Gender equity and globalization: Macroeconomic policy for developing countries
This paper reviews the evidence of gender effects of globalization in developing economies. It then outlines a set of macroeconomic and trade policies to promote gender equity in the distribution of resources. The evidence suggests that while liberalization has expanded women’s access to employment, the long-term goal of transforming gender inequalities remains unmet and appears unattainable without regulation of capital, and a reorientation and expansion of the state’s role in funding public goods and providing s a social safety net. This paper sets forth some general principles that can produce greater gender equality, premised on shifting economies from profit-led, export-oriented to wage-led, full-employment economies. The framework is Kaleckian in its focus on the relationship between the gender distribution of income and macroeconomic outcomes.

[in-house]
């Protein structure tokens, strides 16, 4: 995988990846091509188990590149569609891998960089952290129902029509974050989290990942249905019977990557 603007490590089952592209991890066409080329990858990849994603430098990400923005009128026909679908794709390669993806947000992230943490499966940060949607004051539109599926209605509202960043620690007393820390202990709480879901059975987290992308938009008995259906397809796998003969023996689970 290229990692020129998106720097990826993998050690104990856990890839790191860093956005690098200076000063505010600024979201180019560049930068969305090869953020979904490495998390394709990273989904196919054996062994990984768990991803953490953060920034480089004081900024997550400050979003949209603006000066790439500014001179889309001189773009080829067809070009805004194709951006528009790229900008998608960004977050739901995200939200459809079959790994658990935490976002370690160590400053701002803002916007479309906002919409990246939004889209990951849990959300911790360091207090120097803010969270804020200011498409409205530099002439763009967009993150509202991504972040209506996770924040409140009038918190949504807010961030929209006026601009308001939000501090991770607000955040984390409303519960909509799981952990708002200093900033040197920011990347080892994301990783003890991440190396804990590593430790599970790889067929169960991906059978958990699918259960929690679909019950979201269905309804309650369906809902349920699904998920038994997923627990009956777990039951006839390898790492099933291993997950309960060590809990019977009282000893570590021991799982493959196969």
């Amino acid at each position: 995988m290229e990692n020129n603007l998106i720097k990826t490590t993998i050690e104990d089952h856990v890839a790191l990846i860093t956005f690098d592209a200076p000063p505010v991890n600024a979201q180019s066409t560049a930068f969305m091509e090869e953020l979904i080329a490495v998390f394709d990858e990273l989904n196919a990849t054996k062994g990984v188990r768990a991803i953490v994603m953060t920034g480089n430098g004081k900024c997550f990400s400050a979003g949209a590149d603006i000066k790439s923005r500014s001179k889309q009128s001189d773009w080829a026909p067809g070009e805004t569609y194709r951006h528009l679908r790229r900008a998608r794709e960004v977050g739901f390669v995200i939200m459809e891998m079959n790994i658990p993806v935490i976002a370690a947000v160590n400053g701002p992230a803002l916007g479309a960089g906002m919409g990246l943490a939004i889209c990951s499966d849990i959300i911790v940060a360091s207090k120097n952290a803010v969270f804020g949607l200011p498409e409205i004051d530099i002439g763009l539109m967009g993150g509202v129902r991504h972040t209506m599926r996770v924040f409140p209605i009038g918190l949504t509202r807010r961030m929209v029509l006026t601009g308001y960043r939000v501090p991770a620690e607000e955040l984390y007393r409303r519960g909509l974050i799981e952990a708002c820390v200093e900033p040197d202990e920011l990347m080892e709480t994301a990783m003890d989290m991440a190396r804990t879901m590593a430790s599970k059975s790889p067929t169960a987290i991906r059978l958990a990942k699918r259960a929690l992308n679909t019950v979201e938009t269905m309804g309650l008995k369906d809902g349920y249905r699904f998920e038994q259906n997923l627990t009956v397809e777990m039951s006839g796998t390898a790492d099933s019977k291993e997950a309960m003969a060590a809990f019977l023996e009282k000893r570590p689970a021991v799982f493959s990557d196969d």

|Date of creation:||2006|
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